several threatening gestures.
Pollack, meanwhile, continued steady play against Peck,
forcing his opponent time and again into errors. After Pollack
ran down two straight overheads that seemed destined to
be winners, and then hit a volley for a clean winner of his
own. Peck dropped his racket and stared at his opponent
No one else thinks Pollack's play is unbelievable. "We
knew he was good, coming here as the ninth-ranked player
in the nation in the juniors," assistant coach Ron Pharr said.
"Dave has an excellent serve, excellent groundstrokes and
is a very smart player."
Pollack, however, thinks he has much room for
improvement. "I can improve a ton," he says. "This year
I've just been playing basic tennis, not doing anything
Indeed, he hits few service winners or aces, and is still
hesitant occasionally to approach the net on a crucial shot,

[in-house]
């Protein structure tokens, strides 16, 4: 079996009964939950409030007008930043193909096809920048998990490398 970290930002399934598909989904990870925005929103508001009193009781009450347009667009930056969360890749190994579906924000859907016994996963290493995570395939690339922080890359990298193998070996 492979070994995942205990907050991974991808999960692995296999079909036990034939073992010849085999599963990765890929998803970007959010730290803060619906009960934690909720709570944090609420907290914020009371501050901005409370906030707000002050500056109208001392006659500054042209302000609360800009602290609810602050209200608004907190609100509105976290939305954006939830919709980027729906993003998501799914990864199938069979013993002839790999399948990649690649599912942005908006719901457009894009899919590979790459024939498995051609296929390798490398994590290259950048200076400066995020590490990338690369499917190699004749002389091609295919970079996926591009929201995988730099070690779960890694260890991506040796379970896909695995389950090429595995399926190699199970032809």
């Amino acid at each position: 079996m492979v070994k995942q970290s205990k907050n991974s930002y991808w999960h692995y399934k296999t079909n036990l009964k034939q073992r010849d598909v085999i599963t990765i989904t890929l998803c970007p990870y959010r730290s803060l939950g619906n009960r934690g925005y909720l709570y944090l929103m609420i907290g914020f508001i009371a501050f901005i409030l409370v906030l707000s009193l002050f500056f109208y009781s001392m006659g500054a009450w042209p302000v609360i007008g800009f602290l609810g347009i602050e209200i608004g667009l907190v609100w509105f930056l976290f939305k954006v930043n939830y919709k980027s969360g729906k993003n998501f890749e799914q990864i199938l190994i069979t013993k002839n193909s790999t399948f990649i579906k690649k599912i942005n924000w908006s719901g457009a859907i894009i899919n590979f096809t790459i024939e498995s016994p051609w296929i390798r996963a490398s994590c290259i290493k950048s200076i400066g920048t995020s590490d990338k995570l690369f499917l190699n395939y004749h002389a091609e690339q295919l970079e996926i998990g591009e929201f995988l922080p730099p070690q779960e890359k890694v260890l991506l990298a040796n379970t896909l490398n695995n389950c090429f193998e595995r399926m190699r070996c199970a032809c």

preferring instead to let his deep groundstrokes keep him
in the point. But there is plenty of time to work on all of
that for Pollack, who was also a guard on his high school
basketball team and a shortstop in baseball.
Speech department play
includes touch of Ireland
"It's kind of an impressionistic play,"
said Joseph Sobol, a graduate student
in UNC's department of folklore,
speaking of "I Am of Ireland," being
presented tonight and Thursday night
in the' speech department's Readers
"It's a play about William Butler
Yeats' growth as a poet and Irishman,
and how his country's folklore affected
this growth," Sobol said. The script was
compiled by Sobol from various frag
ments of Yeats' poems, many of which
have hem "c "--V frr thrJav. The
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instruments accompanying the play are
a guitar, fiddle, flute and bass, all for
the purpose of creating traditional Irish
music to incorporate into the show.
"Ireland" is just one of five shows the
speech department has been involved
with this semester, and after the two
performances here, it will go to
Winston-Salem to be performed for the
Southern Speech Communications